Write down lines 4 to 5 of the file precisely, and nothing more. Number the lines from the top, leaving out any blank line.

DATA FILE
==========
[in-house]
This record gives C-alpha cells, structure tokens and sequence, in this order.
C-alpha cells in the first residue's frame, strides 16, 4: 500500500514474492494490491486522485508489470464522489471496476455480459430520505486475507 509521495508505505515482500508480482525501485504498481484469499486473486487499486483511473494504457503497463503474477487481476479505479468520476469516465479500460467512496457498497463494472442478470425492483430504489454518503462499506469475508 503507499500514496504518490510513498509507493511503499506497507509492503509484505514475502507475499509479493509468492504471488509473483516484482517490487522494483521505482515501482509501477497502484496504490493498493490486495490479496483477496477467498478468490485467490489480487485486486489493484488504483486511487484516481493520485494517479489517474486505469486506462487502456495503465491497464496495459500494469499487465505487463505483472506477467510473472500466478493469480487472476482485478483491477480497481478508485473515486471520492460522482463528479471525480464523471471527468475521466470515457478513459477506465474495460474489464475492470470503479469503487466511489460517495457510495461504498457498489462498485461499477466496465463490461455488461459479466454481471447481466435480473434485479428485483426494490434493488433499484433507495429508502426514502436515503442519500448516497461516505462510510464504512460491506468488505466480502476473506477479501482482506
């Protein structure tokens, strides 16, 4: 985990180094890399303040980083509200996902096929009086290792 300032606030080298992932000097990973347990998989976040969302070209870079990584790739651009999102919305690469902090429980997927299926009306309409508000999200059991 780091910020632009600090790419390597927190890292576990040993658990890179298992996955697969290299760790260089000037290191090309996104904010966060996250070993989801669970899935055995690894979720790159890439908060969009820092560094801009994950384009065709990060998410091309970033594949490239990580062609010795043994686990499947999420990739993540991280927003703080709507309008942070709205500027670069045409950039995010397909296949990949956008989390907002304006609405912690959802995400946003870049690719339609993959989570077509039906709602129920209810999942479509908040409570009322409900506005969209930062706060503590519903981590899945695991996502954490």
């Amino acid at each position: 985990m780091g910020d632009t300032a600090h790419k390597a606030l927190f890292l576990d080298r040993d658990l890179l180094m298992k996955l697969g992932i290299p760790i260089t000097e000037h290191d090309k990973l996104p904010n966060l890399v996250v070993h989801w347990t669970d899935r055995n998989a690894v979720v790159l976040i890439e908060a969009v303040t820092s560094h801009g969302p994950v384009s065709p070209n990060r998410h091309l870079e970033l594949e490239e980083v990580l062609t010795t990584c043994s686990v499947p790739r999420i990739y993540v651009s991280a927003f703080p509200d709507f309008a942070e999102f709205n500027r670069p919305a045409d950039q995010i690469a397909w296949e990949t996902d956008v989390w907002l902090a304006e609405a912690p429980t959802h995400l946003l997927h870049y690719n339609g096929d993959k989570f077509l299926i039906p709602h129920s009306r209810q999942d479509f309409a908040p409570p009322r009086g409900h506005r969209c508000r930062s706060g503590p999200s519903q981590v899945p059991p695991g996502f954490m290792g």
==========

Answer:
């Protein structure tokens, strides 16, 4: 985990180094890399303040980083509200996902096929009086290792 300032606030080298992932000097990973347990998989976040969302070209870079990584790739651009999102919305690469902090429980997927299926009306309409508000999200059991 780091910020632009600090790419390597927190890292576990040993658990890179298992996955697969290299760790260089000037290191090309996104904010966060996250070993989801669970899935055995690894979720790159890439908060969009820092560094801009994950384009065709990060998410091309970033594949490239990580062609010795043994686990499947999420990739993540991280927003703080709507309008942070709205500027670069045409950039995010397909296949990949956008989390907002304006609405912690959802995400946003870049690719339609993959989570077509039906709602129920209810999942479509908040409570009322409900506005969209930062706060503590519903981590899945695991996502954490």
């Amino acid at each position: 985990m780091g910020d632009t300032a600090h790419k390597a606030l927190f890292l576990d080298r040993d658990l890179l180094m298992k996955l697969g992932i290299p760790i260089t000097e000037h290191d090309k990973l996104p904010n966060l890399v996250v070993h989801w347990t669970d899935r055995n998989a690894v979720v790159l976040i890439e908060a969009v303040t820092s560094h801009g969302p994950v384009s065709p070209n990060r998410h091309l870079e970033l594949e490239e980083v990580l062609t010795t990584c043994s686990v499947p790739r999420i990739y993540v651009s991280a927003f703080p509200d709507f309008a942070e999102f709205n500027r670069p919305a045409d950039q995010i690469a397909w296949e990949t996902d956008v989390w907002l902090a304006e609405a912690p429980t959802h995400l946003l997927h870049y690719n339609g096929d993959k989570f077509l299926i039906p709602h129920s009306r209810q999942d479509f309409a908040p409570p009322r009086g409900h506005r969209c508000r930062s706060g503590p999200s519903q981590v899945p059991p695991g996502f954490m290792g």